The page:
We reject that which is lovely and right about fairy-tales, and we cling to that deceiving notion, that fairy-tale discontent that whispers, “If I just had…I would be whole.”  We forget about the endless Love Story written for us by the Fairy-Tale Heart of our Lord and look to people to be the source of our wholeness.  The problem with this mode of thought is that it is both selfish and, ultimately, self-destructive.  Still, our hearts yearn for the intimacy of relationship, and the desire to know and be known is so overwhelming that we are compelled to sate it.

Surely there must be a better way.

Be courageous and allow yourself to find healing in relationship, first with the One whose love is limitless and then with the beautiful, imperfect people around you.

Be courageous and allow yourself to find healing in relationship — first with the One whose love is limitless and then with the beautiful, imperfect people around you.

Whether you are wounded or simply feel hollow, the only thing that can bring restoration is our loving Savior, Jesus Christ, who bore every sin to ransom us from an empty, shattered existence.  We still need and long for relationship, but we cannot meet it through people alone.  No one person could ever love us enough or give us enough or care for us enough to make us whole.  No person, regardless of how much that person tries or wants to do so, can fully satisfy us.  And no matter how many people you gather around yourself, they can never give you all that you need.  The truth is that we cannot adequately love or be loved until we know the love of the One who first loved us and gave His life for us (Romans 5:8).  Because of sin’s curse, we need to first be healed – made whole – by Jesus in the area of relationship so that we can enjoy the happy human interaction that we so desire.  We cannot have the healthy relationships that we were created for until we find our wholeness in Jesus, who will never fail us and whose presence will never leave us.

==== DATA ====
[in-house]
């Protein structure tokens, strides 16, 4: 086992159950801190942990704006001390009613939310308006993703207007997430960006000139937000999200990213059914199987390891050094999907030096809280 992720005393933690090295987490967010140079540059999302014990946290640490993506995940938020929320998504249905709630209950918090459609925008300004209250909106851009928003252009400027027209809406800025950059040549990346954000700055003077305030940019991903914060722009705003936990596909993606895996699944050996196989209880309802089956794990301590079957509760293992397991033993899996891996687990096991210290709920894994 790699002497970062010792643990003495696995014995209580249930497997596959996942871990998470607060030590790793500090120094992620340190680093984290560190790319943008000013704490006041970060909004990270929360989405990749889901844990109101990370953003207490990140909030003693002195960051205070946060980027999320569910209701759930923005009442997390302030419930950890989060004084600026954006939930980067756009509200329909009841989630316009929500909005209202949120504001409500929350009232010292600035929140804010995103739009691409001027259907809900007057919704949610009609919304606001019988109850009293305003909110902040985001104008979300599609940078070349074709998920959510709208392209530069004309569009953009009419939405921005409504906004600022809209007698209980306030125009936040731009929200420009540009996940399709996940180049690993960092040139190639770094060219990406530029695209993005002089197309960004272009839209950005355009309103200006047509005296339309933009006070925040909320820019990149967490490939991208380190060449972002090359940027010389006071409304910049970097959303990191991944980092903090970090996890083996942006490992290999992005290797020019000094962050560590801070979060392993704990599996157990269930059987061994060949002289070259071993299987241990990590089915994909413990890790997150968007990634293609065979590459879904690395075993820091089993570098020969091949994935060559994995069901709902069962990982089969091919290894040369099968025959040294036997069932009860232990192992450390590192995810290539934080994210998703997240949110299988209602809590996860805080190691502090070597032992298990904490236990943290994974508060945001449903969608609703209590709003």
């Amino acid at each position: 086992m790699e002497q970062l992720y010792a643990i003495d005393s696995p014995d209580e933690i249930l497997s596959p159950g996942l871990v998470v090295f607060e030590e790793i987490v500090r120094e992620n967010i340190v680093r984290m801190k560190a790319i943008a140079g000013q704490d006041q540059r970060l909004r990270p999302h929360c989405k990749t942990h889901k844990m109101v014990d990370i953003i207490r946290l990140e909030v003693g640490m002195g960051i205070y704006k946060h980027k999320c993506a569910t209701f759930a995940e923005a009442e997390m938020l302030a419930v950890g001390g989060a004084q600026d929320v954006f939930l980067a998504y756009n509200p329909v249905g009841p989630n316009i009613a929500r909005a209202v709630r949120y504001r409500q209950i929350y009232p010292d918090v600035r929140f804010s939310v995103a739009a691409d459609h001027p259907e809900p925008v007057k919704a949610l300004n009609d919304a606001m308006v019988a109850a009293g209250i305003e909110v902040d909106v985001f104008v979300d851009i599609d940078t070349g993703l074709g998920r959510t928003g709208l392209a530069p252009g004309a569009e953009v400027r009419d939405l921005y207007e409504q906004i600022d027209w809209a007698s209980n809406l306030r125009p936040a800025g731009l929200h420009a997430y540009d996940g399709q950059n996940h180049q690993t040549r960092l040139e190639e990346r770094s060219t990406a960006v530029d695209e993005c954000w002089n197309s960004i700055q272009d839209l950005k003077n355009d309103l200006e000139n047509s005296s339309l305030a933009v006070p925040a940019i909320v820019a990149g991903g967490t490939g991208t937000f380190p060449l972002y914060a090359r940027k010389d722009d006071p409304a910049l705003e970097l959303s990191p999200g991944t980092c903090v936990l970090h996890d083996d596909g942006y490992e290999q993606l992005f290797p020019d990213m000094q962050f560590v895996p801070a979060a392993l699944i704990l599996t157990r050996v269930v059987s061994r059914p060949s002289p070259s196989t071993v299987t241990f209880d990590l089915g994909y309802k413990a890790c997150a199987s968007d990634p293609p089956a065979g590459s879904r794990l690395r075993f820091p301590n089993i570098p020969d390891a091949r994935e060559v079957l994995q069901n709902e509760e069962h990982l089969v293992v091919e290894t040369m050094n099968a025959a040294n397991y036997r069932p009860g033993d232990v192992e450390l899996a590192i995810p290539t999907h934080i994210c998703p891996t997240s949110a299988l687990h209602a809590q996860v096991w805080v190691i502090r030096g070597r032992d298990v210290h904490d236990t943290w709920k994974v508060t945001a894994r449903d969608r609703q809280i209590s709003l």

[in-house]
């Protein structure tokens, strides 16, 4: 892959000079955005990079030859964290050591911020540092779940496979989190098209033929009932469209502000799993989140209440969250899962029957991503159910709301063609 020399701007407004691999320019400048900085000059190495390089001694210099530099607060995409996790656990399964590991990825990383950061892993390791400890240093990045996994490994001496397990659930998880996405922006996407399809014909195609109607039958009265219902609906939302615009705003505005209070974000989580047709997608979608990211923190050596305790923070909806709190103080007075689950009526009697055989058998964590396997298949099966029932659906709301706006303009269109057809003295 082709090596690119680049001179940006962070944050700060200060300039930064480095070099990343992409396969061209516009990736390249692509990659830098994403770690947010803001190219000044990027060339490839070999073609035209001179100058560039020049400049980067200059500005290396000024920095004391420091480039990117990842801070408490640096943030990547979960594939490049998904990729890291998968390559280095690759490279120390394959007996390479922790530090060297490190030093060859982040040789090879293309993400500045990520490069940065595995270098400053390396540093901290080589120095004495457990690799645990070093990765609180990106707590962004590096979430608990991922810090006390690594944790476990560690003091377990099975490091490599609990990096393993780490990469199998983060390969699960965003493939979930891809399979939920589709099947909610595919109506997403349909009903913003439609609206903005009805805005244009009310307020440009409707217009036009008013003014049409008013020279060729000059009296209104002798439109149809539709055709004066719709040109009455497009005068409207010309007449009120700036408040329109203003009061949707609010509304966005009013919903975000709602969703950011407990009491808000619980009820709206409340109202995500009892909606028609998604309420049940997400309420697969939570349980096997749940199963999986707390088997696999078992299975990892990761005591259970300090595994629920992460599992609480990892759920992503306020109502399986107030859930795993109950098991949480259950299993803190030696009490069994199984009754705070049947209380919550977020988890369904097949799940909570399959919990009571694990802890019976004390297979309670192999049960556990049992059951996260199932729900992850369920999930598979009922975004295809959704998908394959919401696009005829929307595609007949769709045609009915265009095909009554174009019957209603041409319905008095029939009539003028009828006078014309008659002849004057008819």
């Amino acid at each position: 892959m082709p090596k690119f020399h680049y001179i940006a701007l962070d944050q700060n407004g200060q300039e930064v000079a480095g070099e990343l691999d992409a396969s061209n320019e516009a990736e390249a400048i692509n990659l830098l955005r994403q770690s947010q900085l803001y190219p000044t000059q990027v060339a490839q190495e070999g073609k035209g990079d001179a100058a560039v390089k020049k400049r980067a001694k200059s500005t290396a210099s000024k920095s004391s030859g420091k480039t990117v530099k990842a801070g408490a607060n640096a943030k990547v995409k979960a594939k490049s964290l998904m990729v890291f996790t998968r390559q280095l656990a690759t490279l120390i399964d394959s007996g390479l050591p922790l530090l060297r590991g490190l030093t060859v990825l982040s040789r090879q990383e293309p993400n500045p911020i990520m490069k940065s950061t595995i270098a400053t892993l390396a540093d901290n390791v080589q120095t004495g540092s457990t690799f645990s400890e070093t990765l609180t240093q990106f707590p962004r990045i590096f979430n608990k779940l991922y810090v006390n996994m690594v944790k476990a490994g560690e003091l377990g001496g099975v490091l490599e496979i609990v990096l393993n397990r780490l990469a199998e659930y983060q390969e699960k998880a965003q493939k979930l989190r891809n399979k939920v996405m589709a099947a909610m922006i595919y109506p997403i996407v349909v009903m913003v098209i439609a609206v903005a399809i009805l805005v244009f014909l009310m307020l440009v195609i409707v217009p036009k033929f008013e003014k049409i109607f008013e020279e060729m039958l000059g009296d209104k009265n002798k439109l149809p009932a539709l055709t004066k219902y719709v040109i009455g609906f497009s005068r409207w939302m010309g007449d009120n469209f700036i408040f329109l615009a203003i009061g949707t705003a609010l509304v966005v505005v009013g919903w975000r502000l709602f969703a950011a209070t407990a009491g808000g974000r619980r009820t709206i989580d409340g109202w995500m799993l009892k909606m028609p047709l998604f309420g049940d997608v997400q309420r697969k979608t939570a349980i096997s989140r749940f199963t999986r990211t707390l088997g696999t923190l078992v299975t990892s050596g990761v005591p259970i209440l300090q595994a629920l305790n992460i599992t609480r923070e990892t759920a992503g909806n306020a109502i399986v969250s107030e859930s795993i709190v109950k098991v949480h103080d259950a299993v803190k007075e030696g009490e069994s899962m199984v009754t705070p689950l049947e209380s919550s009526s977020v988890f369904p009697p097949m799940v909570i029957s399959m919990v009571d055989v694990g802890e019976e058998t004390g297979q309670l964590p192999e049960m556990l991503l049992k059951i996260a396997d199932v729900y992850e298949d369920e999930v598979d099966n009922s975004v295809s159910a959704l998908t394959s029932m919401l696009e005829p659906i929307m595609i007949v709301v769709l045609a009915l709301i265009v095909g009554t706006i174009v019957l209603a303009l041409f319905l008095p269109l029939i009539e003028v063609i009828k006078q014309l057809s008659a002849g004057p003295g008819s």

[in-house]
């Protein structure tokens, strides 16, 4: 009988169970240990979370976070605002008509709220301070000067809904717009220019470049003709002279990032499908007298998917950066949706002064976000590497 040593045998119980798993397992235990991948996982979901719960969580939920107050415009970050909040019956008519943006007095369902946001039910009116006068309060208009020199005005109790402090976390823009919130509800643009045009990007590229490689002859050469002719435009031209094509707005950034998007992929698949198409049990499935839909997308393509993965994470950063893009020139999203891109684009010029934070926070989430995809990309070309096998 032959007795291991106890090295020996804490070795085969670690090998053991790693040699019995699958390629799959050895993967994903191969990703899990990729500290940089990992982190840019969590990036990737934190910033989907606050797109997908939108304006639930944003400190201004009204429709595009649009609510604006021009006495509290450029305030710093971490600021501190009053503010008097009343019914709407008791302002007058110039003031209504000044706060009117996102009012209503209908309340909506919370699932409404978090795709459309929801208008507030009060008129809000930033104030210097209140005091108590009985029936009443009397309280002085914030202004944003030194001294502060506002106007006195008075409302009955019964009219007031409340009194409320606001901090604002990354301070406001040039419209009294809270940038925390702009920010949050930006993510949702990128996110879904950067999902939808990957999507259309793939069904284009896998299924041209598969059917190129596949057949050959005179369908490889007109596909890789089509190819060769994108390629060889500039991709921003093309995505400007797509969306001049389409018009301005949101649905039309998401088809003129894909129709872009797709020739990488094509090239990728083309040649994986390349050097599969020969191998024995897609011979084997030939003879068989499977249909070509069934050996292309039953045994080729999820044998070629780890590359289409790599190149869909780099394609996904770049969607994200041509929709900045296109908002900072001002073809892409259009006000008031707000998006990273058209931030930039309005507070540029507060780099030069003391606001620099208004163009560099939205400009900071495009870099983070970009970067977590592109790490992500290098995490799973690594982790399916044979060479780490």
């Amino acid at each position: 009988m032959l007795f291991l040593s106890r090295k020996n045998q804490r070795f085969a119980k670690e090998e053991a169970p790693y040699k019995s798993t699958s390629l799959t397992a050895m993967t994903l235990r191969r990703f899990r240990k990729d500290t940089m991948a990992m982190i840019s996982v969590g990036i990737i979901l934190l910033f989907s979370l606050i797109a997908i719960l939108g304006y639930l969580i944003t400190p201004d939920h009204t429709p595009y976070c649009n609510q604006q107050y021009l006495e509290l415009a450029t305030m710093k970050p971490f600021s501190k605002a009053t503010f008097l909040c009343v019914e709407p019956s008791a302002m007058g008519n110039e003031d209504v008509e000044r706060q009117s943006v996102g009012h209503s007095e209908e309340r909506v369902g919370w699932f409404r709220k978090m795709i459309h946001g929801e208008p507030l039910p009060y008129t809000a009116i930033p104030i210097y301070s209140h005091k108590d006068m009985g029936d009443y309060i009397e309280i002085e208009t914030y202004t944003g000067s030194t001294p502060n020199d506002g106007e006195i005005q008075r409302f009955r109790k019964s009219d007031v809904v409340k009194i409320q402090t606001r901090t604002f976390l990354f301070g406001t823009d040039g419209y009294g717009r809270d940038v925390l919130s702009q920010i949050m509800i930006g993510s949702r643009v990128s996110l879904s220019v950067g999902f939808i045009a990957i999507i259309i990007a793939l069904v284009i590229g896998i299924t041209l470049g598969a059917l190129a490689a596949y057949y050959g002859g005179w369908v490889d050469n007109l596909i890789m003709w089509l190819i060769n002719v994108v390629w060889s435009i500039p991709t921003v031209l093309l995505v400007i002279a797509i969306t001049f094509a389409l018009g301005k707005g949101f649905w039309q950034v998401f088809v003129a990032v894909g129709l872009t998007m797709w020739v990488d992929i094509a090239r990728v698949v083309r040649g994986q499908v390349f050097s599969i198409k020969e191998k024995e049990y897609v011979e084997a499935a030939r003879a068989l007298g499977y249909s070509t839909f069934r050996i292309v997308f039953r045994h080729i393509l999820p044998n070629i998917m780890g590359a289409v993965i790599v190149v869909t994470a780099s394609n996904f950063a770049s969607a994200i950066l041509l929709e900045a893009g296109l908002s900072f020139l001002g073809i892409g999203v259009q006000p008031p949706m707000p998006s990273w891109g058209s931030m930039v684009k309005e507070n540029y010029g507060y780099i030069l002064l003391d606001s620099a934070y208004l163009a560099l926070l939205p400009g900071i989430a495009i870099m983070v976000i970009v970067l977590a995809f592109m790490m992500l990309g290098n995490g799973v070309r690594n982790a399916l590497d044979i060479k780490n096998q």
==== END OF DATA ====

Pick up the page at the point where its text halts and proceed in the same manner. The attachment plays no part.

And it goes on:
Jesus is calling you into His Fairy-tale.  Will you let Him romance you today?

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The Truth about Fairy-tales

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thought about Disney's FrozenA friend shared this picture on Facebook right about the time Frozen came out.  I have now watched the movie, and it tweaked my brain into thinking about some very interesting concepts.  For instance: being independent and without responsibility doesn’t constitute freedom; true freedom comes with relationship and loving.  But back to the point of what this image says.  The whole idea that women don’t need men actually started with Brave.  Deviating from their well-known fairy-tales, Disney’s message in Brave was, essentially, girl power – women are powerful, men are fools, and we don’t need each other.  (Yes, I was really disappointed, to say the least.)  There also seems to be this idea floating around that fairy-tales are “out” because they just aren’t applicable to “real life.”  But let me tell you that those are lies, and when I say that, I am completely serious.  Let me tell you why:

Fairy-tales are straight from the heart of God.

Now, before you think, “That is ridiculous,” allow me to explain.  There is nothing more “fairy-tale” than the Bible, the story of God’s passionate love for His people.  The idea of this fairy-tale love, this perfect, selfless, eternal love, is woven throughout the Scripture.  That is in fact the very foundation of God’s Word.  You think I am kidding?  There are whole books of Scripture devoted to portraying that love – Hosea and Song of Solomon, for starters – and God Himself is love (1 John 4:16).  By definition “fairy-tales” are something intended to deceive people, albeit in a pleasant way.  Why would fairy-tales be deceiving?  Because surely life can’t actually be like that….Or can it?  Fairy-tales are based on ideals, not on what is but on what should be and could be.  That is how God sees the world He made.  He sees what is but He longs for what should be, for His best plan to be manifest in the earth.  As Christians, we are enabled to see not only the one-dimensionality of life as it is but the fullness of life as it should be.  This is our view into eternity through the flawless lens of God’s goodness.  That is why recognizing the Fairy-tale Heart of God is so important.